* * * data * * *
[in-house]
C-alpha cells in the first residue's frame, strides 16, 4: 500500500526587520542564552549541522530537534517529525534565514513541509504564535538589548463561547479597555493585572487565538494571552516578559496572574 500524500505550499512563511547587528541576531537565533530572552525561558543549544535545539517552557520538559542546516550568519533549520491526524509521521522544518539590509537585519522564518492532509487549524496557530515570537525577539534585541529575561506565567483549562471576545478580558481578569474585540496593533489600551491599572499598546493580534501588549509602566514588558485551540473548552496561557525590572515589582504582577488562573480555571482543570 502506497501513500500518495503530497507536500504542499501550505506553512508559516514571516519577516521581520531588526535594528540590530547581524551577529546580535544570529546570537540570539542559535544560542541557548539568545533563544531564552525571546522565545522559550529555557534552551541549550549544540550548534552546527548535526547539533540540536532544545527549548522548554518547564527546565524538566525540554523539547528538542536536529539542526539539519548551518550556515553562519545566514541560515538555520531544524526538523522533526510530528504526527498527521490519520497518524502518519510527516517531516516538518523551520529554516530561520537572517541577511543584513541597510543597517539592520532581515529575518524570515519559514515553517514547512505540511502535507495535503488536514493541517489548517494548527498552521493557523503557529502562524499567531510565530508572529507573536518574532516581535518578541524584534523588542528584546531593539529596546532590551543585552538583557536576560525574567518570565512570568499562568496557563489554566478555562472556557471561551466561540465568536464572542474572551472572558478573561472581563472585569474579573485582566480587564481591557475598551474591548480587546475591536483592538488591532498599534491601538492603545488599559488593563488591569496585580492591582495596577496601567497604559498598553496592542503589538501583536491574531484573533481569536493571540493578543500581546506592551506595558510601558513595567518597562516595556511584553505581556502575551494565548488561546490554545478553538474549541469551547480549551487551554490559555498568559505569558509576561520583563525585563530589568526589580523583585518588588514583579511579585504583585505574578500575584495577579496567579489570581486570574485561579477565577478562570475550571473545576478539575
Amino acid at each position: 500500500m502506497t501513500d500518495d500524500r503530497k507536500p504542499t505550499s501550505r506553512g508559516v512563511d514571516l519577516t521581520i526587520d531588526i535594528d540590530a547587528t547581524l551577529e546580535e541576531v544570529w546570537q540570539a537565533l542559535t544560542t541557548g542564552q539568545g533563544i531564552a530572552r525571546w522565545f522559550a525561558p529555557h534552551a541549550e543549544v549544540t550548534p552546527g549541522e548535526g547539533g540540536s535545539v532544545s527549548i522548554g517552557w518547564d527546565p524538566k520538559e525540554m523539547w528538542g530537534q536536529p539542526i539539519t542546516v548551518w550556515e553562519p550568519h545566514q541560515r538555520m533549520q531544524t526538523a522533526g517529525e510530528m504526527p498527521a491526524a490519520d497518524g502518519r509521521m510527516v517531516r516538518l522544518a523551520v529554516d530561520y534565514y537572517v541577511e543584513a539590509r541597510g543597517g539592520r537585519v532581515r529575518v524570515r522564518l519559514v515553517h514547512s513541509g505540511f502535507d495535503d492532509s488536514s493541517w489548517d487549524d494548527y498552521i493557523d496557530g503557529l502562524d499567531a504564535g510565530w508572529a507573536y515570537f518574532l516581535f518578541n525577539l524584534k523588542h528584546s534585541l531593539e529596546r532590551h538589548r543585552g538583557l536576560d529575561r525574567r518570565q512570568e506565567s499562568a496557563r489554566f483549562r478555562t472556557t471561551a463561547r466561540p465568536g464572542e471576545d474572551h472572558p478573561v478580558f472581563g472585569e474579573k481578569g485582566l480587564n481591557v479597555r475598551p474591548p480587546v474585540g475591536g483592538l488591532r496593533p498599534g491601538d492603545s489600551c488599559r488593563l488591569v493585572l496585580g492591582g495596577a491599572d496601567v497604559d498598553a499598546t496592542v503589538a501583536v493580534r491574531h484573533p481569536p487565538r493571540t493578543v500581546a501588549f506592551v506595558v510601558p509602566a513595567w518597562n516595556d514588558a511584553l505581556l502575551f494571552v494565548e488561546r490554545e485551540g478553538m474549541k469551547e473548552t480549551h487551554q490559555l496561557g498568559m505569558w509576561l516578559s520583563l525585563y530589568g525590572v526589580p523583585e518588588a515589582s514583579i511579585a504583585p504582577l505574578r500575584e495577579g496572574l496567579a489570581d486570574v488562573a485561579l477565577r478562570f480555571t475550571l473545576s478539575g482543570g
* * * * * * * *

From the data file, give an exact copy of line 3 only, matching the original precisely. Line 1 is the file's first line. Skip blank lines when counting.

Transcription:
Amino acid at each position: 500500500m502506497t501513500d500518495d500524500r503530497k507536500p504542499t505550499s501550505r506553512g508559516v512563511d514571516l519577516t521581520i526587520d531588526i535594528d540590530a547587528t547581524l551577529e546580535e541576531v544570529w546570537q540570539a537565533l542559535t544560542t541557548g542564552q539568545g533563544i531564552a530572552r525571546w522565545f522559550a525561558p529555557h534552551a541549550e543549544v549544540t550548534p552546527g549541522e548535526g547539533g540540536s535545539v532544545s527549548i522548554g517552557w518547564d527546565p524538566k520538559e525540554m523539547w528538542g530537534q536536529p539542526i539539519t542546516v548551518w550556515e553562519p550568519h545566514q541560515r538555520m533549520q531544524t526538523a522533526g517529525e510530528m504526527p498527521a491526524a490519520d497518524g502518519r509521521m510527516v517531516r516538518l522544518a523551520v529554516d530561520y534565514y537572517v541577511e543584513a539590509r541597510g543597517g539592520r537585519v532581515r529575518v524570515r522564518l519559514v515553517h514547512s513541509g505540511f502535507d495535503d492532509s488536514s493541517w489548517d487549524d494548527y498552521i493557523d496557530g503557529l502562524d499567531a504564535g510565530w508572529a507573536y515570537f518574532l516581535f518578541n525577539l524584534k523588542h528584546s534585541l531593539e529596546r532590551h538589548r543585552g538583557l536576560d529575561r525574567r518570565q512570568e506565567s499562568a496557563r489554566f483549562r478555562t472556557t471561551a463561547r466561540p465568536g464572542e471576545d474572551h472572558p478573561v478580558f472581563g472585569e474579573k481578569g485582566l480587564n481591557v479597555r475598551p474591548p480587546v474585540g475591536g483592538l488591532r496593533p498599534g491601538d492603545s489600551c488599559r488593563l488591569v493585572l496585580g492591582g495596577a491599572d496601567v497604559d498598553a499598546t496592542v503589538a501583536v493580534r491574531h484573533p481569536p487565538r493571540t493578543v500581546a501588549f506592551v506595558v510601558p509602566a513595567w518597562n516595556d514588558a511584553l505581556l502575551f494571552v494565548e488561546r490554545e485551540g478553538m474549541k469551547e473548552t480549551h487551554q490559555l496561557g498568559m505569558w509576561l516578559s520583563l525585563y530589568g525590572v526589580p523583585e518588588a515589582s514583579i511579585a504583585p504582577l505574578r500575584e495577579g496572574l496567579a489570581d486570574v488562573a485561579l477565577r478562570f480555571t475550571l473545576s478539575g482543570g